Taboo Thursdays: Revolution Makers or Cliché Perpetrators

June 27, 2013 -


Underground hip hop is widely revered as sort of escape from the empty, valueless world of mainstream rap.  These are the artists who talk about the real issues and who actually care.  A step to the side from Bacardi and champagne to take a finer, more critical look at the world.

However, today in underground hip hop, there are certain ideas that tend to continuously reappear in songs. These issues range from political corruption to the meaningless repetition in mainstream music. Regardless of the validity of the statements made, it is undeniable that they are frequently used, possibly to the point of futility.

Many underground hip hop artists claim they are trying to step away from such commonplace themes as money and the luxurious lifestyle, but many  simply replace these with such themes as politics and corporations. Though criticism of politics and corporations does have the potential to be elaborate and moving, some rappers explore these with equal depth that mainstream artists do drugs and sex, making them no better or worse.

Why do I choose to investigate this? I believe that many listeners and rappers of the music that lacks true depth use this type of music as a sort of crutch to fall on. Dissatisfied with current events, they claim that these songs are their fight against the injustices of the world. Instead of taking an indepth look at certain problems and evaluating all aspects, they state this to be their form of revolution, never actually changing anything

First Case: Aesop Rock- None Shall Pass

Many underground hip hop fans are very familiar with the rapper Aesop Rock.  Putting his first album out in 1997, Aesop has been a front man for the underground hip hop scene.  His music often deals with the themes described above.  The song I am going to delve into is “None Shall Pass” released in 2007 on the album None Shall Pass.

I am personally a huge fan of Aesop Rock, but this song I feel does exactly what I discussed above.  It does address a certain dissatisfaction, but in such an ambiguous manner to create no lasting effect.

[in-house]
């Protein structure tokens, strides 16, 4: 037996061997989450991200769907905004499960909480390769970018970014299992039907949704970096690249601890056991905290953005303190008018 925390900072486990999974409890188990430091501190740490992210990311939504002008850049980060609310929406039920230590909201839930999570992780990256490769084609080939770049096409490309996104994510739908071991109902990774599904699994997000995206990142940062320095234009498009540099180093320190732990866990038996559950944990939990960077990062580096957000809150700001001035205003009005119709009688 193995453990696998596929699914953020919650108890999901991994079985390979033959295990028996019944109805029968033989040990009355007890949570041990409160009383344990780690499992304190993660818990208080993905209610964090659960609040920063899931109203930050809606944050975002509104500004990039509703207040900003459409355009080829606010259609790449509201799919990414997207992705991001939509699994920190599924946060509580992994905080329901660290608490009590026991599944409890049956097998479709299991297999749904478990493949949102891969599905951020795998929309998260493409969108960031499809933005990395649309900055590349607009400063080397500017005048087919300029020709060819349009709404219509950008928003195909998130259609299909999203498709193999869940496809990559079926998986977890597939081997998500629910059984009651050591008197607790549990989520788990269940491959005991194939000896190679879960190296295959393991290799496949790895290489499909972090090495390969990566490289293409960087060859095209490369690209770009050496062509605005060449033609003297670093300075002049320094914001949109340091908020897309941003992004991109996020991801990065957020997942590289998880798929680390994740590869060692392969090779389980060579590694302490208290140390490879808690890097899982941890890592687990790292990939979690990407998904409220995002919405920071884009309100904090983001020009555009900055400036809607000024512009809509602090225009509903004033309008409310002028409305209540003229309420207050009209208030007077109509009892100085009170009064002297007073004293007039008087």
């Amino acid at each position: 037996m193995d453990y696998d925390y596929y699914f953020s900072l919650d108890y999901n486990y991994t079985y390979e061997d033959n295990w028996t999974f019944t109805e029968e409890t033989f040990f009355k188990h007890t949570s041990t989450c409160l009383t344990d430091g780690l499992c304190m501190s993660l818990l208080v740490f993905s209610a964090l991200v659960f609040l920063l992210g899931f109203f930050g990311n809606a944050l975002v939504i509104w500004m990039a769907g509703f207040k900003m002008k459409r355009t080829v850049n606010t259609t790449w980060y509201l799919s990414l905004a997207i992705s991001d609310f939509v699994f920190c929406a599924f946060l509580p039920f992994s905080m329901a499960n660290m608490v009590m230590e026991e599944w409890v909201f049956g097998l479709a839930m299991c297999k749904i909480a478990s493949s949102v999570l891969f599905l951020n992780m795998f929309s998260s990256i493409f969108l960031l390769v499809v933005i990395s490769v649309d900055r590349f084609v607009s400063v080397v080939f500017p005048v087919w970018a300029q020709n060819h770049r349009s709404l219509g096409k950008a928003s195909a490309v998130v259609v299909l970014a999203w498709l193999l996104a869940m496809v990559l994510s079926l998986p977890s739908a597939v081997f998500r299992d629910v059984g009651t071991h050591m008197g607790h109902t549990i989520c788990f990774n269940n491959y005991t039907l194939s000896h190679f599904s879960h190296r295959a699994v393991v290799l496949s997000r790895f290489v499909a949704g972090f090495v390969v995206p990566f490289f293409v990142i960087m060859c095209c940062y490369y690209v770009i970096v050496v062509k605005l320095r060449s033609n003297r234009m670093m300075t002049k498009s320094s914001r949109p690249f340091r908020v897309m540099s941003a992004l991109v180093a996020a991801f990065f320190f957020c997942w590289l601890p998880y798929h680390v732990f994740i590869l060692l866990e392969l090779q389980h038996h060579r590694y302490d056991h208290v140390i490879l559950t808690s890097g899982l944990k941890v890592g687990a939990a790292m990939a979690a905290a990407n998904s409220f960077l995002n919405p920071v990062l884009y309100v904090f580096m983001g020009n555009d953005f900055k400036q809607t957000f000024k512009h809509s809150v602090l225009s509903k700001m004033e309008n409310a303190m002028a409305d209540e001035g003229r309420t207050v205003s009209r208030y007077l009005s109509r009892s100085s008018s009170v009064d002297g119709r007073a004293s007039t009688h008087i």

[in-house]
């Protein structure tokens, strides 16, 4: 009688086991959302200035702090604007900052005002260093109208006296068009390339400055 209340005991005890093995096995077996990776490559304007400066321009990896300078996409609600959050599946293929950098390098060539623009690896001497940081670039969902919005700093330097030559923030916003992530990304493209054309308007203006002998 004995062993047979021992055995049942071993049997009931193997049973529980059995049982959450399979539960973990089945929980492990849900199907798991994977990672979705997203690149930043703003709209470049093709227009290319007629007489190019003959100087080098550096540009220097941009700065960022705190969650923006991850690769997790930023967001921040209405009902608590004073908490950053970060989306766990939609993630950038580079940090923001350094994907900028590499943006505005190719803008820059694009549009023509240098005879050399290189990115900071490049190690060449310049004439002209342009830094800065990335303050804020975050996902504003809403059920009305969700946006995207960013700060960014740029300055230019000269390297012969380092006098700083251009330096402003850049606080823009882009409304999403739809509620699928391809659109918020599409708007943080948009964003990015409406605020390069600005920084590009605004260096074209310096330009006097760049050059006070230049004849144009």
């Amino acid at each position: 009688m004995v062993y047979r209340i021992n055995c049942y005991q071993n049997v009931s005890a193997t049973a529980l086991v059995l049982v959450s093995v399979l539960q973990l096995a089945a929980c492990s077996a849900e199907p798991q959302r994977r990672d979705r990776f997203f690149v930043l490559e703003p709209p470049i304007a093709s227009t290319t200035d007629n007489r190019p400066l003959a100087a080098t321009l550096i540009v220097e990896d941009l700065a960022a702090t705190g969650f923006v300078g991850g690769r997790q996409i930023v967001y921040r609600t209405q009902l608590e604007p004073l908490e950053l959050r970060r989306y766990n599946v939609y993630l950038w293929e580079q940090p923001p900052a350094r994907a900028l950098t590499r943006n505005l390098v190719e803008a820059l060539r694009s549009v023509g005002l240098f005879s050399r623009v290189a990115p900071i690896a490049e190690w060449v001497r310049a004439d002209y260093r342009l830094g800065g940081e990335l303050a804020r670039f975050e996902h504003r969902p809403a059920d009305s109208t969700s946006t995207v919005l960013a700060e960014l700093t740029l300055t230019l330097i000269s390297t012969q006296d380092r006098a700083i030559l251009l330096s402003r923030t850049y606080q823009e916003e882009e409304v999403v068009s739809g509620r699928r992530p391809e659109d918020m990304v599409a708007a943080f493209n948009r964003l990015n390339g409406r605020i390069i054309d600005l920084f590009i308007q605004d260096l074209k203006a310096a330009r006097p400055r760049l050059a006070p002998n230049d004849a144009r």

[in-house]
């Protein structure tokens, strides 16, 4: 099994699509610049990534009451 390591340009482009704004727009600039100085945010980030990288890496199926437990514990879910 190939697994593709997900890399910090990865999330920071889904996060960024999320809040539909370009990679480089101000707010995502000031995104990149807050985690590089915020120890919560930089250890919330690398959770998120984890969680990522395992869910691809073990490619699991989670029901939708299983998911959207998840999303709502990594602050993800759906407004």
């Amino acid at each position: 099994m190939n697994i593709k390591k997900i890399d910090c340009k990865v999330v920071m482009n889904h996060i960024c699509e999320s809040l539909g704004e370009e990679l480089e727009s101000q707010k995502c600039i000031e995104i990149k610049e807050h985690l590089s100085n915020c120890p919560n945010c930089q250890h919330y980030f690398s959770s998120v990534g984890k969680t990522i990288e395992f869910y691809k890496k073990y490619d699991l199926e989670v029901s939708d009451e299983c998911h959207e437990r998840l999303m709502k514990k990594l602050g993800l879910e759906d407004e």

The song discusses political dissatisfaction such as in the lines "flash that buttery gold jittery zeitgeist/ Wither by the watering hole, Border patrol" in reference to false promises by politicians.  On top of this it discusses police brutality when saying "Blood turns wine when it leak for police/like that's not a riot it's a feast, let's eat."  It also point out dismay for mainstream rap artists "To the jokers who pose by glitz fine sign/of the swine in the swarm/ when a king is a who comply and conform."

All of the hot button, underground themes have been hit, but to what effect?  Less than a verse to explore each topic, only touching each with a few appealing metaphors.  In this song, Aesop has begun to conform to the underground hip hop scene, similar to the mainstream rap artists he references, except he has replaced "glitz" with disdain for the government and the way it handles certain events.

There is no doubt that the issues he discusses are real and have incredibly negative consequences, but the surface level description leaves no separation between them and the popular themes of mainstream rappers.

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